According to Leibniz, the actual world is the best of all possible worlds. He outlines a simple argument for this conclusion in The Monadology, §§53-55. The argument proceeds as follows:
- God has the idea of infinitely many universes.
- Only one of these universes can actually exist.
- God’s choices are subject to the principle of sufficient reason, that is, God has reason to choose one thing or another.
- God is good.
- Therefore, the universe that God chose to exist is the best of all possible worlds.
The argument can be broken down into three parts. Premises (1) and (2) say that God has a choice to make, for there are infinitely many possible worlds, and only one can be chosen. Premises (3) and (4) state that God chooses things with reason (this is the principle of sufficient reason, that is that all things that occur occur for sufficient reasons which fully explain them), and is good – hence, when God makes choices, God chooses that which is most good, or most perfect. Finally, the conclusion puts these two ideas, concluding that in this choice, as with all other choices, God chose that which is best, the best of all possible worlds which could have existed.
The argument is valid, for if there is are infinitely-many choices, and a good, reasonable God has made a choice of one, then that universe is the best. For, if God chose another less-good universe, then God would not be good, God would lack the idea of some universe, or God would not be reasonable, and some premises would be false. (Arguably, one could claim that the argument is invalid on the grounds that its premises may yield a false conclusion if the goodness of universes were identical, and that God did not choose to make any world actual. Clearly, since we know of an existing universe, the claim that none exists would be false, but it is not logically false and hence the argument could have weakness here. However, we will grant Leibniz the tacit assumption that “a universe exists” is a premise.)
Leibniz explains that the reason for the choice of a world is in its “fitness, or in the degree of perfection that these worlds contain” (76). Hence, the suitability for a world for selection is a function of its level of perfection, and God, being perfect, would choose that world which is most perfect.
Premise (1) follows from the notion of God. God is, by definition all-knowing – a view defended in §48 – and, hence, has the knowledge of what any configuration of the universe would be. So, if God exists, premise (1) is true. Leibniz argues that God must exist in §§44-45 with the argument that “he must exist if he is possible. And since nothing can prevent the possibility of what is without limits, without negation and consequently without contradiction” (74) then God exists. The argument can be symbolized by modal logic as (◊G → □G), ¬□¬G ∴ G, where G means “God exists”, and is valid.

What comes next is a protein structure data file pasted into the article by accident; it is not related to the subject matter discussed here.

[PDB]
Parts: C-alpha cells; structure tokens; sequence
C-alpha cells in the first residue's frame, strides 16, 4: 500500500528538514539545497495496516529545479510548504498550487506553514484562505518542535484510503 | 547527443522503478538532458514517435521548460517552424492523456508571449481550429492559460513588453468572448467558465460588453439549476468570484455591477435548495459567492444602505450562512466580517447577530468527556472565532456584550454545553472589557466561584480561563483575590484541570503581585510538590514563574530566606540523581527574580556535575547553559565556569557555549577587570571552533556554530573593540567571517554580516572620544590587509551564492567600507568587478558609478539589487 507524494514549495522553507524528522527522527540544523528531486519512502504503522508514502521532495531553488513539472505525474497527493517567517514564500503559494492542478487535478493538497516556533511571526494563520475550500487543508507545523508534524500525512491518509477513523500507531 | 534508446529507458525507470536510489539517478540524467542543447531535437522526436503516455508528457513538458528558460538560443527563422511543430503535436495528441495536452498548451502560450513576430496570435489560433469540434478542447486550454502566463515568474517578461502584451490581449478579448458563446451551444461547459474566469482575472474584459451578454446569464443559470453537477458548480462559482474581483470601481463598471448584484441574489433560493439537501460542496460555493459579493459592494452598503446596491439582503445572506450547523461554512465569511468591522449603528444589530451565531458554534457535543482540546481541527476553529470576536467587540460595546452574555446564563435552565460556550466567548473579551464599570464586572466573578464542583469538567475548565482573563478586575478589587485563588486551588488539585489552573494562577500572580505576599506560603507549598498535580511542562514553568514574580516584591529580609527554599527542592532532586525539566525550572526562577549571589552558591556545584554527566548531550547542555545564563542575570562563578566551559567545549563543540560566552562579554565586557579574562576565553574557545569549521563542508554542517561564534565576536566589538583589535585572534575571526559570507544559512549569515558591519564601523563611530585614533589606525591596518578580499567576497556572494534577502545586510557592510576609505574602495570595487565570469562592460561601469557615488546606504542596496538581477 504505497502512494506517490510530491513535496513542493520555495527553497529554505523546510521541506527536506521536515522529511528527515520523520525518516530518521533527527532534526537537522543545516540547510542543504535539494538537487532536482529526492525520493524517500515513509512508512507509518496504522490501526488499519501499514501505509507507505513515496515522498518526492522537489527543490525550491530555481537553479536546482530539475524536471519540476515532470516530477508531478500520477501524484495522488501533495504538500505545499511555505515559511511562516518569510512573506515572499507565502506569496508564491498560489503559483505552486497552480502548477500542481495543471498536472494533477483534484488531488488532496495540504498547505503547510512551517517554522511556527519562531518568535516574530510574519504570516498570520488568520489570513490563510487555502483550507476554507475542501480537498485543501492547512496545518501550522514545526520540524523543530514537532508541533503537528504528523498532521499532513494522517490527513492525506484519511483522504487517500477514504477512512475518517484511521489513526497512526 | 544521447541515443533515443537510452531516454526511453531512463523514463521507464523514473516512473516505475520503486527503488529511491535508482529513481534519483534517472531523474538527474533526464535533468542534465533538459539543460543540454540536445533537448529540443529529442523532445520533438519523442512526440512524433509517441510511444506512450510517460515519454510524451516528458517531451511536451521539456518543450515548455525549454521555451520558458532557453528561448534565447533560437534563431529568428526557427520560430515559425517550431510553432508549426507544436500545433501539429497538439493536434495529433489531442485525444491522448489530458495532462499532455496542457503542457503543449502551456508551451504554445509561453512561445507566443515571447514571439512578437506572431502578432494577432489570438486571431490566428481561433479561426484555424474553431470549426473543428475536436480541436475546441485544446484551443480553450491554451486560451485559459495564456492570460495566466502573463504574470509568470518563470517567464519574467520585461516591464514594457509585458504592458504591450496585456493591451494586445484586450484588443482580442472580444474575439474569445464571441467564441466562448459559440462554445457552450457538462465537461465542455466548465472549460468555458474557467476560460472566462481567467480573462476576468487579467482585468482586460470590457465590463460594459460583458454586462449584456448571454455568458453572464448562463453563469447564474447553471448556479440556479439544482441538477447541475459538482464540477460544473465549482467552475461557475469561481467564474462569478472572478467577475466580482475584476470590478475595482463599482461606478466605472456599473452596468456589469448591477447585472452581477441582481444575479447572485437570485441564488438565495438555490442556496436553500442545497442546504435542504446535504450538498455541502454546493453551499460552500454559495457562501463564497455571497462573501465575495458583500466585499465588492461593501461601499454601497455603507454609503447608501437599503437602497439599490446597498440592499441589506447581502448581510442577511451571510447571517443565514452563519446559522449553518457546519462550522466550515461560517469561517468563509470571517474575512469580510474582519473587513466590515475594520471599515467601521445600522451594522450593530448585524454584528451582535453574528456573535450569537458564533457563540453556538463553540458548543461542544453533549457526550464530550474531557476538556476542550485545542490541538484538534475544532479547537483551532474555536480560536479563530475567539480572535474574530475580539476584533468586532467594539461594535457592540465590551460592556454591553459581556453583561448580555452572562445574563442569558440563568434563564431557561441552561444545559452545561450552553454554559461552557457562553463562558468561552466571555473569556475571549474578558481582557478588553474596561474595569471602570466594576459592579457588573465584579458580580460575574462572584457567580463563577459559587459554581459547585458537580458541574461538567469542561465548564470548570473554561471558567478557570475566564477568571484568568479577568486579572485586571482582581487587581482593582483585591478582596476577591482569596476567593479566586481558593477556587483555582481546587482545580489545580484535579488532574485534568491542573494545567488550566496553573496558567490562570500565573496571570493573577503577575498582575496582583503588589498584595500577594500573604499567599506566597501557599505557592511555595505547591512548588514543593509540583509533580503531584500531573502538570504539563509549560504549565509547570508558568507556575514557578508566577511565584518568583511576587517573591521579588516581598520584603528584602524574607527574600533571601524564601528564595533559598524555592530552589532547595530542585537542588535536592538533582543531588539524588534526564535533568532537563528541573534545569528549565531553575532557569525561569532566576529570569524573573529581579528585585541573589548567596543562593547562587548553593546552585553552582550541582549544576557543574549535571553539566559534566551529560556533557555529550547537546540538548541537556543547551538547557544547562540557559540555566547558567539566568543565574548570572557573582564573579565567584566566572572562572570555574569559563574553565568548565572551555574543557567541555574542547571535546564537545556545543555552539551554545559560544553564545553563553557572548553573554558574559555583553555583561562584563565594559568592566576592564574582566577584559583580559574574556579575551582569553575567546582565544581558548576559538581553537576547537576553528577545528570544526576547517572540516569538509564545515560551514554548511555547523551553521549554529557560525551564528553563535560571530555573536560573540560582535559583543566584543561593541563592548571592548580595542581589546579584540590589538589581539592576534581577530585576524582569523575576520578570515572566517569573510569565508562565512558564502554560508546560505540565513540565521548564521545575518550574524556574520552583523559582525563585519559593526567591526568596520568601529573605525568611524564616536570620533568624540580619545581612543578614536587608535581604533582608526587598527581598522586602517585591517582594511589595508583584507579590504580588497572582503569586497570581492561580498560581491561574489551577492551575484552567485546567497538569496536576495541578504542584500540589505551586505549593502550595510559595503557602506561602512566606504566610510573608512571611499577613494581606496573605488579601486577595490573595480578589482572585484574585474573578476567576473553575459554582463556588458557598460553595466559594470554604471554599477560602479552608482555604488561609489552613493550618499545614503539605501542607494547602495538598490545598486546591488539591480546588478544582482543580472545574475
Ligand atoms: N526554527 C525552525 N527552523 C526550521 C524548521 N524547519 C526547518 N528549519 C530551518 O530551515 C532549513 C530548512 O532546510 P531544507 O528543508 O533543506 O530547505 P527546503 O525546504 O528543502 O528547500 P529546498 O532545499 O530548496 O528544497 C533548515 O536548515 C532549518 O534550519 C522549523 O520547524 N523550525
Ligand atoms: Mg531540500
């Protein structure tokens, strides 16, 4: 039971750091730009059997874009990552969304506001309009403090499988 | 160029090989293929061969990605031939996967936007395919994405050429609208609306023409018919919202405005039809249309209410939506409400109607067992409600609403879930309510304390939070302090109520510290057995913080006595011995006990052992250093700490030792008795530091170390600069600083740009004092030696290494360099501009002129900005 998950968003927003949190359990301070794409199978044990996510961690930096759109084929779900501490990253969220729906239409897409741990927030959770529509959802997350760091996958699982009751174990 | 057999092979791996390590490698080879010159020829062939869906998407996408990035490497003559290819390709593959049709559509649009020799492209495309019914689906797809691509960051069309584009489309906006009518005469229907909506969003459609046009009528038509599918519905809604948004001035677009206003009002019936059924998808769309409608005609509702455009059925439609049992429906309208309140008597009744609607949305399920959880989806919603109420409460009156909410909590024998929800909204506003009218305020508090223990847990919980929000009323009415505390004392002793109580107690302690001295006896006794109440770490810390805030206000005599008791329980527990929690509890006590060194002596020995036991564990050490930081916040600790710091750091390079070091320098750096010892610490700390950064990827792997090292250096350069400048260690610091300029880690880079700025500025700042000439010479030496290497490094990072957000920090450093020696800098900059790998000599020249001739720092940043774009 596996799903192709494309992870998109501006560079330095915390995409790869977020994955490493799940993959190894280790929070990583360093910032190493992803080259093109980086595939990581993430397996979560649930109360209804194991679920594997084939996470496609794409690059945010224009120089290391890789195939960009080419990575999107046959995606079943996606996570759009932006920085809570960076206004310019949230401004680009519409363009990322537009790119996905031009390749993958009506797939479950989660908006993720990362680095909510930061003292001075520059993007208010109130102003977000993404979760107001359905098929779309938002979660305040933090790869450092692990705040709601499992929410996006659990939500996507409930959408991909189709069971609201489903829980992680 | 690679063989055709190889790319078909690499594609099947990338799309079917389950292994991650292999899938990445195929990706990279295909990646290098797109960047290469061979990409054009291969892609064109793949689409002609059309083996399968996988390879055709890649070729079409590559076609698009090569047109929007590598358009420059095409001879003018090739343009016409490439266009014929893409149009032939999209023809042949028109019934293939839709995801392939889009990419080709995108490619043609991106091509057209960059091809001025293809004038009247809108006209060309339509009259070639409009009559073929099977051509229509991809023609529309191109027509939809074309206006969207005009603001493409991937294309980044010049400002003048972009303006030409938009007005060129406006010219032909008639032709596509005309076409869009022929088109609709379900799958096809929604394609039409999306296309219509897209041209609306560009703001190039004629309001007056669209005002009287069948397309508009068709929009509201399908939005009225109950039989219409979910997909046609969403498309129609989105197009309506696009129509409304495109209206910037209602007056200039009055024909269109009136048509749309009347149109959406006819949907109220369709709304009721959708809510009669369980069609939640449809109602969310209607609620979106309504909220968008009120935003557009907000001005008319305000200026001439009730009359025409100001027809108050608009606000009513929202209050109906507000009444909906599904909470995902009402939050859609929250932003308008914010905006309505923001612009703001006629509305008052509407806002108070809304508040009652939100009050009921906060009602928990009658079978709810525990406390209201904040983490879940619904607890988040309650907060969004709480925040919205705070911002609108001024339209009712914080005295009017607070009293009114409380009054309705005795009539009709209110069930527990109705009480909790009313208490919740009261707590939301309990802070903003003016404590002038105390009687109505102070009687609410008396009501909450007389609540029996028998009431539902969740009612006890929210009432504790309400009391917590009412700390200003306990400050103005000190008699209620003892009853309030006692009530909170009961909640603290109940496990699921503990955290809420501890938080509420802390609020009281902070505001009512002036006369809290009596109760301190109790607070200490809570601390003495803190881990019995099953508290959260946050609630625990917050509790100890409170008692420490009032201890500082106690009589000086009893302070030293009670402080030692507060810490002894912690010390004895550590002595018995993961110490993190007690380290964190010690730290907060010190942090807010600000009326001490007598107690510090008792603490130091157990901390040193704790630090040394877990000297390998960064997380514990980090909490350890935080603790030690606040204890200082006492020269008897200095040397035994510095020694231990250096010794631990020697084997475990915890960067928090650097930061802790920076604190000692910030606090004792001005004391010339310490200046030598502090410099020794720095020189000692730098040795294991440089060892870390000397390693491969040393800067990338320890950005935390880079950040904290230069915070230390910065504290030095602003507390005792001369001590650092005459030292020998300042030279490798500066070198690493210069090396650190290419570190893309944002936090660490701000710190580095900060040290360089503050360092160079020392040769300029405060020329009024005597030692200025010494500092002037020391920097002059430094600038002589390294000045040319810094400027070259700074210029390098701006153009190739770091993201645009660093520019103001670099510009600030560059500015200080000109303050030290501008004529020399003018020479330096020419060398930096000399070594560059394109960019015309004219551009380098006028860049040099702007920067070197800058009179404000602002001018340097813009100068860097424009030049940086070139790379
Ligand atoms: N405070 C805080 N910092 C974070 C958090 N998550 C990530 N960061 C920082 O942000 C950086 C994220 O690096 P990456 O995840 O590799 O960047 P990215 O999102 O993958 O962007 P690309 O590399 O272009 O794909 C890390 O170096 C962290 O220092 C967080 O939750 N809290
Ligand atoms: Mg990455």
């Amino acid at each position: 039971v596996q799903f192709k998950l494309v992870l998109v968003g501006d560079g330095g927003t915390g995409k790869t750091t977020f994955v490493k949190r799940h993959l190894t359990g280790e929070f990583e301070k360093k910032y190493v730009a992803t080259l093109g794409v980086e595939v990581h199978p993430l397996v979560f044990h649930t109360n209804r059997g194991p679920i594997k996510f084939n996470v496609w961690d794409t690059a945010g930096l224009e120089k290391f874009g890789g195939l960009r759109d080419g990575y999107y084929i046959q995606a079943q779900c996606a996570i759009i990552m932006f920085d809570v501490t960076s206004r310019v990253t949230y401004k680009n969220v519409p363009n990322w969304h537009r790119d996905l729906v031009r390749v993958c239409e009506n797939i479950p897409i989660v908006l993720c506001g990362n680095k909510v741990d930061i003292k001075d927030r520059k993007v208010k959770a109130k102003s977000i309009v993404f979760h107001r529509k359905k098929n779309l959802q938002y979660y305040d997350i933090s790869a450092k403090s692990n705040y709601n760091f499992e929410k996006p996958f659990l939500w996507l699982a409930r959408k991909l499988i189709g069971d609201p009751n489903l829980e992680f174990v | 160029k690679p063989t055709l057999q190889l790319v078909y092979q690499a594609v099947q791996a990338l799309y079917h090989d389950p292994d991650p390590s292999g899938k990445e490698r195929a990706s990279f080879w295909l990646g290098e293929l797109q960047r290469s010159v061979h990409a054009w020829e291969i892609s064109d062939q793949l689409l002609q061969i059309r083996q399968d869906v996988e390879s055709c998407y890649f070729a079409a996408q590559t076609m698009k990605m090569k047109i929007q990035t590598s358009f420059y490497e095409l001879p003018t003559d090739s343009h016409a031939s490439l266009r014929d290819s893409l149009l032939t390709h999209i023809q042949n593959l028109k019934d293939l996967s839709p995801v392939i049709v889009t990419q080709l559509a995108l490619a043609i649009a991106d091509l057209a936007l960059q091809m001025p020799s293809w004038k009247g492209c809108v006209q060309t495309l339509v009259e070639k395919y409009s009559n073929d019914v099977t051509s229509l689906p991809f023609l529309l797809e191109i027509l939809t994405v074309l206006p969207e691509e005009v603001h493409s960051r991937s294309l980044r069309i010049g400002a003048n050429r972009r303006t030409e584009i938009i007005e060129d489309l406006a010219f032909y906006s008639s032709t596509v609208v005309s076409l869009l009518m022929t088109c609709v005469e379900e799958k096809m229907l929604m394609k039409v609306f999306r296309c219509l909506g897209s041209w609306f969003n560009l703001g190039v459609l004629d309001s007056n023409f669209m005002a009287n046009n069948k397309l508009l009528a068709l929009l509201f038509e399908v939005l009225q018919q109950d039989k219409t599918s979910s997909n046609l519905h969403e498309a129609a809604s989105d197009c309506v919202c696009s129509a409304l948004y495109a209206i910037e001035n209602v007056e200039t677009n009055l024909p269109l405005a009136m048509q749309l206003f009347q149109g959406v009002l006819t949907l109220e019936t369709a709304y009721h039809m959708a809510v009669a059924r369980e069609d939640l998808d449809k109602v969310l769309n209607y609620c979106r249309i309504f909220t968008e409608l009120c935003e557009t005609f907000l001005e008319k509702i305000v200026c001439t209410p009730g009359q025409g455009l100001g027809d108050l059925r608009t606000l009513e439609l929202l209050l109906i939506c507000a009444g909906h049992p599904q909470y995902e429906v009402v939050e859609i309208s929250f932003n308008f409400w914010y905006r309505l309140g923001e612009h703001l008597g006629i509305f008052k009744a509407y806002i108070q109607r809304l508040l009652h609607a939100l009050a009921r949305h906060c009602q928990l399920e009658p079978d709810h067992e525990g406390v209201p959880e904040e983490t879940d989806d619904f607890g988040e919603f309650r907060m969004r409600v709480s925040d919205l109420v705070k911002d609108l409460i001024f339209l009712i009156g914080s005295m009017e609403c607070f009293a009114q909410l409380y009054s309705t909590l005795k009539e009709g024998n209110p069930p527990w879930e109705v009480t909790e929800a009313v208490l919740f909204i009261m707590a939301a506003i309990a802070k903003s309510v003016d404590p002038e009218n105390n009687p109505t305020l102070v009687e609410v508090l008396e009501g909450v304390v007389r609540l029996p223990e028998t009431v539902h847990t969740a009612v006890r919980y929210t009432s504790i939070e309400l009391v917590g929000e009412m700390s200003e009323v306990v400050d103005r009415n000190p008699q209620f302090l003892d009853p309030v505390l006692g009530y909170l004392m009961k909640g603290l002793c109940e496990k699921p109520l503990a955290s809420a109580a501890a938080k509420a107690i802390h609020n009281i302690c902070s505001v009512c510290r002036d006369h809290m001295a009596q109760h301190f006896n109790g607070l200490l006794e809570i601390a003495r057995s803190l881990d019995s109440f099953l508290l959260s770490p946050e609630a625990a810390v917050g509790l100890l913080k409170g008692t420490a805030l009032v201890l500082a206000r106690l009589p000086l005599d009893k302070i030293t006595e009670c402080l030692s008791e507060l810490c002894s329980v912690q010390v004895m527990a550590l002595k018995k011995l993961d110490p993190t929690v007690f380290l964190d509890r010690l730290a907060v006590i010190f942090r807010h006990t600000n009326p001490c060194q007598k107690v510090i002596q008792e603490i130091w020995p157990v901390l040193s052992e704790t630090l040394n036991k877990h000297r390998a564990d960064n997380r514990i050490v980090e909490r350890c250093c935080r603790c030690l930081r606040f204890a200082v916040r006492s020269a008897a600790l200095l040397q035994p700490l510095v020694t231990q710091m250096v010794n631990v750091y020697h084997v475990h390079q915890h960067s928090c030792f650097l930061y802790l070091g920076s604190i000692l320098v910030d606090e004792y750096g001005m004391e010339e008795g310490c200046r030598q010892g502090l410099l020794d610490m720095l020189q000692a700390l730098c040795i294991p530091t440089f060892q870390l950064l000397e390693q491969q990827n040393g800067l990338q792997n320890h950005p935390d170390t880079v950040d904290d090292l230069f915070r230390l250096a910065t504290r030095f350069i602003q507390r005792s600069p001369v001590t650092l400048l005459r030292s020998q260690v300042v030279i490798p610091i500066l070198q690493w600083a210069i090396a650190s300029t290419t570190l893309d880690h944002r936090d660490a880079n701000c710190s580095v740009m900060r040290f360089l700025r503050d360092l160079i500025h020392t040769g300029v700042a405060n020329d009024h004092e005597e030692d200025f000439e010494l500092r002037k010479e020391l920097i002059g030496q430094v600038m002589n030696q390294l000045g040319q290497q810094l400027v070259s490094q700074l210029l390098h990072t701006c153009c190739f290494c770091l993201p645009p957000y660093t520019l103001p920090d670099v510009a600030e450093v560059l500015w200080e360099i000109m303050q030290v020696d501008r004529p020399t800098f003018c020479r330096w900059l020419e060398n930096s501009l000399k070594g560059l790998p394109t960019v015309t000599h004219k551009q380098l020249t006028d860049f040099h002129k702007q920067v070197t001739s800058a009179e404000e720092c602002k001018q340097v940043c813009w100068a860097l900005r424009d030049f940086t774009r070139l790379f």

One may hope to attack premise (2) with the claim that there could be multiple worlds. For if God is a transcendent being, beyond this world, it would seem that he could create all of his possible worlds independently from one another. It may be argued that God would never create anything imperfect, as the other worlds are said to be, but imperfections exist within the actual world even if they are in order with universal harmony. It may be the case that the entire collection of worlds, including the most perfect one, is itself perfect. It is not clear why Leibniz would deny this possibility, though it should also be noted that in this case, we may extend “world” to mean the set of all universes which God is again supreme over, and say that this set is the best of all possible worlds, which would have to be the case since it is the only set in existence.
Premises (3) and (4) seem less controversial. God is defined as being the “ultimate reason” (73) in §38, and hence God is the sufficient reason for things existing. God’s goodness is explained by his perfection in §41.
Hence, it follows from these premises that the actual world is the best of all possible worlds.
Leibniz, G. W. Discourse on Metaphysics and Other Essays. Trans. Daniel Garber and Roger Ariew. Indianapolis: Hackett, 1991.